Impacts
What was accomplished under these goals? Having previously established the benefits of using depot medroxyprogesterone acetate (DMPA) treatment to counteract rut induced behavioral changes in reindeer bulls, with result including reduced aggression, increased food intake, body mass stability, while still maintaining the production of live sperm and the ability to impregnate cows, this year we are attempting to determine the viability of reindeer semen (sperm) collected, extended and frozen during the 2019 breeding season from DMPA treated bulls. Alloquats of reindeer bull semen had been evaluated during fall 2019 immediately following collectionand all measures of viability were reduced in2020 after one year of storage. During the fall of 2020, we bred 10 reindeer cows. Pregnancy had not been ascertained on those cows prior to 9-30-2020.

Publications


    Progress 10/01/18 to 09/30/19

    Outputs
    Target Audience:Alaska reindeer producers. Primary audience includes both reindeer herders of rural Alaska and those producers on the road system who keep reindeer behind fence. Secondary audience includes agency and research personnel. Changes/Problems:UAFs dire financial situation jeopardizes the on-going existence of research facilities and animals. What opportunities for training and professional development has the project provided?University of Alaska Fairbanks personnel learned from the collaborating scientists from USDA Agricultural Research Service at Fort Keogh, Miles city, MT who collaborated on this project. How have the results been disseminated to communities of interest?Presentation of results of previous projects to Kawarak Reindeer Herders Association and at the Alaska Sustainable Agriculture Conference. What do you plan to do during the next reporting period to accomplish the goals?Working on data analysis, writing up information from previous projects and submitting at least one more journal article. currently working on plans for project during the Fall 2020 breeding season in collaboration with colleagues from MT, NE, and WY.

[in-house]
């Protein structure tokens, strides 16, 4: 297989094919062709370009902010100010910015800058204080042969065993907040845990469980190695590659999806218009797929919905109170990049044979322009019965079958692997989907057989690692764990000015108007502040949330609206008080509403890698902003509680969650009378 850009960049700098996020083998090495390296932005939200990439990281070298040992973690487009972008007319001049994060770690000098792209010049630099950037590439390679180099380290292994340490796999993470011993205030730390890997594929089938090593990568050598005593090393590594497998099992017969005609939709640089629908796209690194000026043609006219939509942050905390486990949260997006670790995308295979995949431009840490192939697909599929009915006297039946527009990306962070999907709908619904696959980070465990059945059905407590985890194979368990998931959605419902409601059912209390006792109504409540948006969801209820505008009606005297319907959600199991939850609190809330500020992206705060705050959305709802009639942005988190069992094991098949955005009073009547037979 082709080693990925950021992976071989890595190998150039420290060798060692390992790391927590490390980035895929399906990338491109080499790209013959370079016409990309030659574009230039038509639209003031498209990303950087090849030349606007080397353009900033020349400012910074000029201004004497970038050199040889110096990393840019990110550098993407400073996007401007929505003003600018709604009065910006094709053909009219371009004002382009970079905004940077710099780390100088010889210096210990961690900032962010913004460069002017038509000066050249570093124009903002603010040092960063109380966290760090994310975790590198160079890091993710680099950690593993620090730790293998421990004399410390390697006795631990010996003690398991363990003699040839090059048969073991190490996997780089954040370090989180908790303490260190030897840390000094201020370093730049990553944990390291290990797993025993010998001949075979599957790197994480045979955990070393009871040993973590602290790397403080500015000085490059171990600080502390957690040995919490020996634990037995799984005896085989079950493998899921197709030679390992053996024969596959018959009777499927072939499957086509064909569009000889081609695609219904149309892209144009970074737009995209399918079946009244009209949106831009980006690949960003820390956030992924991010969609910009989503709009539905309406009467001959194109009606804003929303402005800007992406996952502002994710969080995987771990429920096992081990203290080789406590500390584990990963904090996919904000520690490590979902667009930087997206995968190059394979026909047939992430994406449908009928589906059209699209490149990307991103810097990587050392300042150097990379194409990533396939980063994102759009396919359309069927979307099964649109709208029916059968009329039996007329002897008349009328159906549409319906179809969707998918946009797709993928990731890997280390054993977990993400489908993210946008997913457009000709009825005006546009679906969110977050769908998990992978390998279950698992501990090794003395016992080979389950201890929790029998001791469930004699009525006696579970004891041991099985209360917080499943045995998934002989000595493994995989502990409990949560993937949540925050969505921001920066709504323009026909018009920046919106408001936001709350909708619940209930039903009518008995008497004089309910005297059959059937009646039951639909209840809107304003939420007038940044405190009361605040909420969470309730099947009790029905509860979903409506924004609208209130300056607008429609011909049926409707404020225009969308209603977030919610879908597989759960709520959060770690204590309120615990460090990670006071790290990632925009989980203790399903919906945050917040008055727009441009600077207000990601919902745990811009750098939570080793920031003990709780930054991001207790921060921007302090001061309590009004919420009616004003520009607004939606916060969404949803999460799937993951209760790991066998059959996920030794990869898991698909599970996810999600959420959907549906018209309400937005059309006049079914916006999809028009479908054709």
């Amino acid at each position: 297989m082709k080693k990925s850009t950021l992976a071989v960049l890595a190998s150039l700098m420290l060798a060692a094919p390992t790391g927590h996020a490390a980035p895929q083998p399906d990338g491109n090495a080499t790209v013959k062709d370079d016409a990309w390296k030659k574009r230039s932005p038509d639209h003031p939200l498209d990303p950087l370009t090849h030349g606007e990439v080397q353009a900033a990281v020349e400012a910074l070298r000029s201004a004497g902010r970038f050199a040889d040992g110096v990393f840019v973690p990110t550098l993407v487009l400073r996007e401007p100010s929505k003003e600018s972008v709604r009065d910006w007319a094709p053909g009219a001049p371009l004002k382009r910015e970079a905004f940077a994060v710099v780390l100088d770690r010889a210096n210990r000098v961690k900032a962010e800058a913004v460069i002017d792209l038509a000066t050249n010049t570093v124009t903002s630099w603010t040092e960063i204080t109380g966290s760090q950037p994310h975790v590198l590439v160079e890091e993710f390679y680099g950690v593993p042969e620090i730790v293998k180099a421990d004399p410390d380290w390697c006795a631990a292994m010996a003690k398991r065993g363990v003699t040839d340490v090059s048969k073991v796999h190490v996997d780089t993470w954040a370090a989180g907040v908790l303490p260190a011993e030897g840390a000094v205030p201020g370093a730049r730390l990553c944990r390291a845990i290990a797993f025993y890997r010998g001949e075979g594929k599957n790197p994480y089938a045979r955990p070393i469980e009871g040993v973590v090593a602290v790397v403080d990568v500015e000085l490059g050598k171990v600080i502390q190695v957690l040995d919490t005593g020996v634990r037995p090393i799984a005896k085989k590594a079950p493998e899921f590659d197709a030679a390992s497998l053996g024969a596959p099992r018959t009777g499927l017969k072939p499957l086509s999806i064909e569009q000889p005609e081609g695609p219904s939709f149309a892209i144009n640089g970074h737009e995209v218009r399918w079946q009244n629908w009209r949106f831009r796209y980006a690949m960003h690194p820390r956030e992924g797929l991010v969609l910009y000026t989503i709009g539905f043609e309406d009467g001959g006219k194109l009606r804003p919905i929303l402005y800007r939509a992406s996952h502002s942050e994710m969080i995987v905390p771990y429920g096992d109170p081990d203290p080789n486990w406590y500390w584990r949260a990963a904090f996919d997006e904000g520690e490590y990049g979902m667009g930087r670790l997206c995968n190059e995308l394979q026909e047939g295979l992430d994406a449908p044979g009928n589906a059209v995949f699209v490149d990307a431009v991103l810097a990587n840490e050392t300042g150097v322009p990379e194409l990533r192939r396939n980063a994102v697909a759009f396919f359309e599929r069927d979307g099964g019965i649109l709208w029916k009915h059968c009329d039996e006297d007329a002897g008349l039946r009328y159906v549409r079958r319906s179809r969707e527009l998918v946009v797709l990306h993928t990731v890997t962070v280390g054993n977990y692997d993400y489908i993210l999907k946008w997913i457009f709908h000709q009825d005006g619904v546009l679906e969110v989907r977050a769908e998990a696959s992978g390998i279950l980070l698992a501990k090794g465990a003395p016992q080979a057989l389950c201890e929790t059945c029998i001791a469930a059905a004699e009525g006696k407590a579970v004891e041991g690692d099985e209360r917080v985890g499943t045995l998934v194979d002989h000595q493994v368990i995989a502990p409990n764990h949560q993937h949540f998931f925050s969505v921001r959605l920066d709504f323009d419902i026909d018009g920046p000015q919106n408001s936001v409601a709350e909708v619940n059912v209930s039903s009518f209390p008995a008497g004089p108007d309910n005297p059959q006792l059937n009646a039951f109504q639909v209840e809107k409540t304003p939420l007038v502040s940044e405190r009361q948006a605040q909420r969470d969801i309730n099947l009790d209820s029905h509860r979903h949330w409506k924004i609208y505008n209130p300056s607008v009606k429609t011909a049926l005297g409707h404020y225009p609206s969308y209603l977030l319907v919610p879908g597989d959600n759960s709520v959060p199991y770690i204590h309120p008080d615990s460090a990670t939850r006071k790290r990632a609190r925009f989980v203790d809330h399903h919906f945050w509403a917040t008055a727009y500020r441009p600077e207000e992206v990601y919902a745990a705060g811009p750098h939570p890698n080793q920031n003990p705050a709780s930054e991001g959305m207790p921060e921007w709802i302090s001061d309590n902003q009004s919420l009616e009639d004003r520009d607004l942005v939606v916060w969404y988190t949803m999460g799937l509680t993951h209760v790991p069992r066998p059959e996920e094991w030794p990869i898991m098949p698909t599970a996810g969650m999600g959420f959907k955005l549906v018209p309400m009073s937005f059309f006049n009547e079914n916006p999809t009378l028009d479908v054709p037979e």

Impacts
    What was accomplished under these goals? Having previously established the benefits of using depot medroxyprogesterone acetate (DMPA) treatment to counteract rut induced behavioral changes in reindeer bulls, with result including reduced aggression, increased food intake, body mass stability, while still maintaining the production of live sperm and the ability to impregnate cows, this year we are attempting to determine the biologic activity associated with these changes. During the fall of 2018, we set up breeding groups of animals such that during the next breeding season (2019) we had matched age bulls with and without breeding experience so we can compare semen quality factors and breeding activity on experienced and naive bulls with and without DMPA treatments. Date from those breeding group are currently being analyzed.

    Publications

    • Type: Journal Articles Status: Published Year Published: 2019 Citation: The effects of short-term medroxyprogesterone acetate on rut related behaviors, semen characteristics and fertility in farmed reindeer bulls. 2019. Janice Rowell, Tom Geary, John Blake, Abigail L. Zezeski, Milan Shipka Received 10 May 2019, Revised 23 August 2019, Accepted 25 August 2019, Available online 27 August 2019.


    Progress 10/01/17 to 09/30/18

    Outputs
    Target Audience:Research professionals and producers of livestocks, especially reindeer producers, Alaska Diversified Livestock Growers Association, student training vet-med, Undergraduate and graduate students in agriculture. Changes/Problems: Nothing Reported What opportunities for training and professional development has the project provided?University of Alaska Fairbanks personnel learned from the collaborating scientists from University of Wyoming and University of Nebraska Lincoln. Gradute from the University of Wyoming had the opportunity to come to Fairbanks and collect reindeer brains. How have the results been disseminated to communities of interest?Presentation at the Western American Society of Animal Science meetings. Presentation at Hatch Multistate research group meeting of the W3112 Improvement of Reproductive Performance of Domestic Ruminants. What do you plan to do during the next reporting period to accomplish the goals?Finish all laboratory work on neural architecture and testes tissue immunohistochemestry, data analysis and preparation of information for publication and continue investigation of management techniques associated with reindeer and muskox bull management: semen collection, evaluation and freezing.

    Impacts